Many thanks, Big_Mac, this did the trick!

Hi,

I tried integrating my cuda code with an existing c++ project today. After a bit of work i got the integrated program running.

Later i did the mistake of entering faulty input (basically got cudaError at location ). After this my cpp intregrated project refuses to run properly, basically just producing garbage, it seems no matter what i do. Cleaning, rebuilding, rebooting… I tried causing the same problem in my “purely cuda” project but with no bad luck there.

I started up my vista partition instead, where the program runs fine.

What to do? Reinstall drivers ? It’s of course very possible that the actual problem has nothing to do with the fact that i was integrating this into an existing c++ project.

Thanks for any help.

Jimmy

First confirm whether you have 32bit or 64bit drivers and SDK installed.

The linker is searching for cutil64D.lib because its specified as an additional dependency in Project Properties -> Linker. Go there and change it to cutil32D.lib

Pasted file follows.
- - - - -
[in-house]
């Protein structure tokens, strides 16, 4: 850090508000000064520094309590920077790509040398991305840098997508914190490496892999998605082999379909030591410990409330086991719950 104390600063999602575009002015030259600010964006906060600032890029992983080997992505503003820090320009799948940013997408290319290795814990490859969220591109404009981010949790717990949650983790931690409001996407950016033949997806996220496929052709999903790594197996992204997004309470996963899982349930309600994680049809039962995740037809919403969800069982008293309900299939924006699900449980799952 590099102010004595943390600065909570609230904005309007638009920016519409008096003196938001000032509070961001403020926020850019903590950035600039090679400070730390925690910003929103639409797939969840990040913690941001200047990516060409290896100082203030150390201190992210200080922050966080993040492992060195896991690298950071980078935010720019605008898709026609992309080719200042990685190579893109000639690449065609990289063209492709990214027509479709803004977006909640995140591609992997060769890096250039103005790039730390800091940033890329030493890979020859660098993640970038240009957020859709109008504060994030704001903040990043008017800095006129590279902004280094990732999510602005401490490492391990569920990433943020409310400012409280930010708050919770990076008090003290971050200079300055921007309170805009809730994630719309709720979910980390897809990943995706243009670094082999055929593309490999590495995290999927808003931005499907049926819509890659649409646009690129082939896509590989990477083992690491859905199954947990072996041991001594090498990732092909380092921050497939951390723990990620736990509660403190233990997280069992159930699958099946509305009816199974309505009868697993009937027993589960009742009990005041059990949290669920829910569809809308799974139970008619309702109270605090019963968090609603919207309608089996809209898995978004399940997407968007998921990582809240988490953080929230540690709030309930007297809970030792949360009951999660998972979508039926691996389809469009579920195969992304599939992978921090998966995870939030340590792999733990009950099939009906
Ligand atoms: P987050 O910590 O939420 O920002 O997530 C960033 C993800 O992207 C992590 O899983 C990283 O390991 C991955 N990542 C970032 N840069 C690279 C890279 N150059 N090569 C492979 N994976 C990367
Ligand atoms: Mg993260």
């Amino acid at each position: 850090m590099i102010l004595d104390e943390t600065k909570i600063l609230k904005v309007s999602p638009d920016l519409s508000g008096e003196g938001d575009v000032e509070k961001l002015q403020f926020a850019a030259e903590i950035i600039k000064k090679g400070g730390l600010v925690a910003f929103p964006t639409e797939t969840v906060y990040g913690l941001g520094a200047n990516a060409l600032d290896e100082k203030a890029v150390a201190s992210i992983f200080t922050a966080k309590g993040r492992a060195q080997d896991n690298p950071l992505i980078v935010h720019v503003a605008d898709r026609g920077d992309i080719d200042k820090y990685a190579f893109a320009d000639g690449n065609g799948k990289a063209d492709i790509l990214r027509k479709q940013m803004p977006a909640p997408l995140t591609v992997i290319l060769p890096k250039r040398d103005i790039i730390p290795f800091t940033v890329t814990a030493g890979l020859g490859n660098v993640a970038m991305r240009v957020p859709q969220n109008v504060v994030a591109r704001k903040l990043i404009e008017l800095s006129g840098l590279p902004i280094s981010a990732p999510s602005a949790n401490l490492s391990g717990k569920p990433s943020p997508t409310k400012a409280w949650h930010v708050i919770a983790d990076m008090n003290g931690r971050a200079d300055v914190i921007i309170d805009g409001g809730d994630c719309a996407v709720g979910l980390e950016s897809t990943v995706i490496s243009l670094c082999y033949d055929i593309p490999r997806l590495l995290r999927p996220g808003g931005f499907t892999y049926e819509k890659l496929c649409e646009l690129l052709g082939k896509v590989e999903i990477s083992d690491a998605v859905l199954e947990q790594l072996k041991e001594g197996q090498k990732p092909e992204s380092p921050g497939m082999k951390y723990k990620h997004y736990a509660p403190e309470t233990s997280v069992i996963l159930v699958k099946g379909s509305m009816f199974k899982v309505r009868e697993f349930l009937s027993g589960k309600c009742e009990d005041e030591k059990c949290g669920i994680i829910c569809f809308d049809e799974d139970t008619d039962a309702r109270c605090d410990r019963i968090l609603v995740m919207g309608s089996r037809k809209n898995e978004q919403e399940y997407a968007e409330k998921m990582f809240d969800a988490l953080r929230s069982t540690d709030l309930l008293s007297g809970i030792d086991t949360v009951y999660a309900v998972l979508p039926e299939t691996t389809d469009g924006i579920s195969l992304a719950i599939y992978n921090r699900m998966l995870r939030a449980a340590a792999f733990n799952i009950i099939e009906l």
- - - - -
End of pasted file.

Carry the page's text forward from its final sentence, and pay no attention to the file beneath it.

First confirm whether you have 32bit or 64bit drivers and SDK installed.

The linker is searching for cutil64D.lib because its specified as an additional dependency in Project Properties -> Linker. Go there and change it to cutil32D.lib

You can go about integrating CUDA into your existing VS projects by building a DLL or your CUDA code and linking it into your projects. That will sacrifice some performance but the code will become modular and reusable.

always wrap all your CUDA kernels so they can be easily called from your other project files.

We have created DLLs for CUVI Lib (CUDA for Vision and Imaging) which is a 3rd party CUDA accelerated Imaging library. I would recommend you download and take a look. You can easily call all the library’s functions which are actually wrappers of their respective kernels from any external C/C++ file.

You can go about integrating CUDA into your existing VS projects by building a DLL or your CUDA code and linking it into your projects. That will sacrifice some performance but the code will become modular and reusable.

always wrap all your CUDA kernels so they can be easily called from your other project files.

We have created DLLs for CUVI Lib (CUDA for Vision and Imaging) which is a 3rd party CUDA accelerated Imaging library. I would recommend you download and take a look. You can easily call all the library’s functions which are actually wrappers of their respective kernels from any external C/C++ file.